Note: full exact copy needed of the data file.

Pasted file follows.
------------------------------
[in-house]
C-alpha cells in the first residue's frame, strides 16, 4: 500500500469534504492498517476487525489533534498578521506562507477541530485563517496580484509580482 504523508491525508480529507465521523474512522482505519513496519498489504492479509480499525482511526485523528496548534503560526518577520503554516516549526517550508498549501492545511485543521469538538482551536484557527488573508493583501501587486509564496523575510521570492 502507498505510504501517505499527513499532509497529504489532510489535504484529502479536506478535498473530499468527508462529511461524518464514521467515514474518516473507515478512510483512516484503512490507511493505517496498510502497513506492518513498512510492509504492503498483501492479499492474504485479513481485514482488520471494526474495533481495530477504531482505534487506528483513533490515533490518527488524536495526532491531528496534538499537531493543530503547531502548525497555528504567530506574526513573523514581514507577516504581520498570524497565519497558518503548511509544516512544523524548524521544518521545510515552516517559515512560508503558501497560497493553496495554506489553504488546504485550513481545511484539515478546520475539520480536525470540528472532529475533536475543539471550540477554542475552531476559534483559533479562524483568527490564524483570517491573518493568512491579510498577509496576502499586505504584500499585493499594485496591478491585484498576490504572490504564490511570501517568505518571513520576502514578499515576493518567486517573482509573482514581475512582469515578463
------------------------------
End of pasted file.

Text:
[in-house]
C-alpha cells in the first residue's frame, strides 16, 4: 500500500469534504492498517476487525489533534498578521506562507477541530485563517496580484509580482 504523508491525508480529507465521523474512522482505519513496519498489504492479509480499525482511526485523528496548534503560526518577520503554516516549526517550508498549501492545511485543521469538538482551536484557527488573508493583501501587486509564496523575510521570492 502507498505510504501517505499527513499532509497529504489532510489535504484529502479536506478535498473530499468527508462529511461524518464514521467515514474518516473507515478512510483512516484503512490507511493505517496498510502497513506492518513498512510492509504492503498483501492479499492474504485479513481485514482488520471494526474495533481495530477504531482505534487506528483513533490515533490518527488524536495526532491531528496534538499537531493543530503547531502548525497555528504567530506574526513573523514581514507577516504581520498570524497565519497558518503548511509544516512544523524548524521544518521545510515552516517559515512560508503558501497560497493553496495554506489553504488546504485550513481545511484539515478546520475539520480536525470540528472532529475533536475543539471550540477554542475552531476559534483559533479562524483568527490564524483570517491573518493568512491579510498577509496576502499586505504584500499585493499594485496591478491585484498576490504572490504564490511570501517568505518571513520576502514578499515576493518567486517573482509573482514581475512582469515578463